According to the Wall Street journal: More Americans living overseas are renouncing their citizenship. British Prime Minister Boris Johnson did it. He’s American by birth and decided to renounce his citizenship because of US taxes.
In the past decade, nearly 37,000 Americans expatriated, according to the Federal Register: the official journal of the federal government.
This year promises to set a record.
In the first two quarters, more than 5,300 people renounced their U.S. citizenship, turned in their passports or green cards, nearly matching the total that expatriated in all of 2016, the previous record-setting year, according to the published list. More than 10,000 U.S. persons could renounce by the end of the year.
The most likely reason for the recent exodus, financial experts surmise, is a desire to stop filing U.S. tax returns—although some former citizens say they had other reasons for making the move.
British Prime Minister Johnson was born in New York when his British parents worked there but only decided to relinquish his citizenship in 2016 after he had sold his home in north London and found out he might owe $50,000 to the IRS in capital-gains tax.
More than 9 million Americans live overseas, according to the Department of State. The U.S. is one of only two countries that require citizens to file a tax return no matter where they live; the other being Eritrea.
Since 2010 the Foreign Account Tax Compliance Act (FATCA) requires all non-U.S. financial institutions to identify their American customers, a rule intended to combat terrorist financing and tax evasion by people with offshore accounts.
The general idea is that if financial institutions want to do business in the U.S., they have to go through your accounts and find all the Americans (US persons) wherever they are situated and tell the U.S. about them.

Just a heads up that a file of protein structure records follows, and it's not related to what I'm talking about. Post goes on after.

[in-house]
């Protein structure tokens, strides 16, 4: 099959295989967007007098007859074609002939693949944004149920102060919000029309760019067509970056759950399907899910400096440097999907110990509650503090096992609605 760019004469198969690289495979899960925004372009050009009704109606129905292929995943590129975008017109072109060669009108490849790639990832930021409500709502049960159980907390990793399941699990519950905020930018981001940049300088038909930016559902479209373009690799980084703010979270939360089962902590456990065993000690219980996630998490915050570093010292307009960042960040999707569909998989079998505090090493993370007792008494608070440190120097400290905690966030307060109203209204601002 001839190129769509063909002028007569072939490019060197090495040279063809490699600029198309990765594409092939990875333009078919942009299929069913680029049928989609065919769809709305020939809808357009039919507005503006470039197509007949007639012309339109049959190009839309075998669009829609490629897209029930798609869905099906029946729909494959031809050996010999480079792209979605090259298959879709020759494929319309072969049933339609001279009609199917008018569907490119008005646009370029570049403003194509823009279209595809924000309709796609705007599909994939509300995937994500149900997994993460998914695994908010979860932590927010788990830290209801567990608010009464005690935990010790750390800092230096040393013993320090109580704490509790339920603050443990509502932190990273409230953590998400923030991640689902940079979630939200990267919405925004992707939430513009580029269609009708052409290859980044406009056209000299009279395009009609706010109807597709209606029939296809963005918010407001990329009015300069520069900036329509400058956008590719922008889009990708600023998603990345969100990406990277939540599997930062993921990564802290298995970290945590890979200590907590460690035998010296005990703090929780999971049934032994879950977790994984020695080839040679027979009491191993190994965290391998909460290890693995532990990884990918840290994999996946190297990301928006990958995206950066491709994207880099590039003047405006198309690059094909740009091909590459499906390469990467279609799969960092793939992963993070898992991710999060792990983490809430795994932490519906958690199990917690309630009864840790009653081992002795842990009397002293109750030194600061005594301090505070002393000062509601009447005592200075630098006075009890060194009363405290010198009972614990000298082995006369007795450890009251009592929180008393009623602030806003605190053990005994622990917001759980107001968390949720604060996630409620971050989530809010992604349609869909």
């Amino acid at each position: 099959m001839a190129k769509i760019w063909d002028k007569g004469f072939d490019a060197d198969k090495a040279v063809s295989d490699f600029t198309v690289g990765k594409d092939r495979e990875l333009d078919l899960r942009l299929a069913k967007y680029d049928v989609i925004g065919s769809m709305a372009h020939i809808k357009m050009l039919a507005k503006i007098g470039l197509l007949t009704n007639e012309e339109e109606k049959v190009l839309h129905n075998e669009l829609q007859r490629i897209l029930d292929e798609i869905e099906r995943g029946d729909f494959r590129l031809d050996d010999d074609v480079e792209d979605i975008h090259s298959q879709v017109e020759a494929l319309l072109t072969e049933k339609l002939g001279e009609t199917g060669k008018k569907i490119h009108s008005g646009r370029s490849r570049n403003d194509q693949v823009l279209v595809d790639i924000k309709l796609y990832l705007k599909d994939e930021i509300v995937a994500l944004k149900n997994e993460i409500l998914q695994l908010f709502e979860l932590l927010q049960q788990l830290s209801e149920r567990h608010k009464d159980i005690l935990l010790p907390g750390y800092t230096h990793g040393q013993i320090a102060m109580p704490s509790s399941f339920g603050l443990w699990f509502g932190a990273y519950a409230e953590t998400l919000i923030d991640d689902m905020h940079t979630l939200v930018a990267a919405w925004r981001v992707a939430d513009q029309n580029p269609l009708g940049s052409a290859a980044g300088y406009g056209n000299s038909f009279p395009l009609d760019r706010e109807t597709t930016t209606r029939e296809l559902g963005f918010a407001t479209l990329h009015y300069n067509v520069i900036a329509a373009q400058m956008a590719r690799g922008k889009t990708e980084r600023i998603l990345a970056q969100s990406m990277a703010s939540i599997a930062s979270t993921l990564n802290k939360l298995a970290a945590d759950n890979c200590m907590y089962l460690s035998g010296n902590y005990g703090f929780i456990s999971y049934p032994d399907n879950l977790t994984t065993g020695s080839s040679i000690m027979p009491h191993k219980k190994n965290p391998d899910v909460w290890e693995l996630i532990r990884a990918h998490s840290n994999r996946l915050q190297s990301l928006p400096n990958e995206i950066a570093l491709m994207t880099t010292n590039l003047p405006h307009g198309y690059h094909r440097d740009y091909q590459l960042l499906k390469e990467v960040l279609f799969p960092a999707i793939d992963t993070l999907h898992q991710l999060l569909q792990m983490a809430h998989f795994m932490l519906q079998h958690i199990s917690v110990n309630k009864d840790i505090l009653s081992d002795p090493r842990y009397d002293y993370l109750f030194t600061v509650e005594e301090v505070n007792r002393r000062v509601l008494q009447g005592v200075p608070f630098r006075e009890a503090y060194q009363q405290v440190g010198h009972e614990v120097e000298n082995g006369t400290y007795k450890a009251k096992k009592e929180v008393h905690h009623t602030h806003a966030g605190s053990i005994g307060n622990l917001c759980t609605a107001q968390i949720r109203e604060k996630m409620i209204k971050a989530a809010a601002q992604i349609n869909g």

In some cases, financial institutions opted out and instead closed their American patrons’ accounts.
The IRS couldn’t provide information on how many Americans living overseas file tax returns, and demographic information on the group is difficult to come by, but the Federal Voting Assistance Program, which is mandated to report on the registration and voting activities of U.S. citizens living overseas, estimates that 15% earned $19,999 or less in 2018; 41% earned between $20,000 and $74,999; and 43% earned more than $75,000.
Being told your bank is literally terminating your account is not only upsetting, it’s terrifying.
The story of U.S. citizens living overseas is often about tax cheats who leave for tax reasons, but modest-income Americans realized they were supposed to be filing taxes, and it was a huge headache. You need an international tax accountant who you’ll pay $1,000 plus each year, at least. That’s not cheap.
There is also a cost to renouncing citizenship (in addition to the $2,350 fee).
The tax rules are complicated, but, in general, an exit tax is calculated for individuals.
Renouncing your US citizenship means forfeiting the right to vote, receive U.S. protection or assistance while abroad and other benefits. But for some Americans, that might feel like a small price to pay to avoid the financial burdens of living overseas.
We, the founders of Americans Overseas, were born in the Netherlands and obtained our American nationality through our (American) mother. When we heard about this for the first time around 2013, we were in total disbelief (it can’t be true!), anger (how can they do this?), fear (am I going to get fines or pick up other problems?), and panic (what should I do?).
It is (unfortunately) true that there is an additional American tax levy. But there’s no information from local government, and when approached, the consulate referred us to the IRS, and the IRS was impenetrable.
That’s why we started this initiative to help people from all over the world by providing proper information to avoid unnecessary panic, and offering help free of obligation and free of charge. If needed, we have a network of affordable professionals (accountants) who can help you with your tax obligations.
If you have more questions about US citizenship and tax you can contact us at Americans Overseas.
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Source: Wall Street journal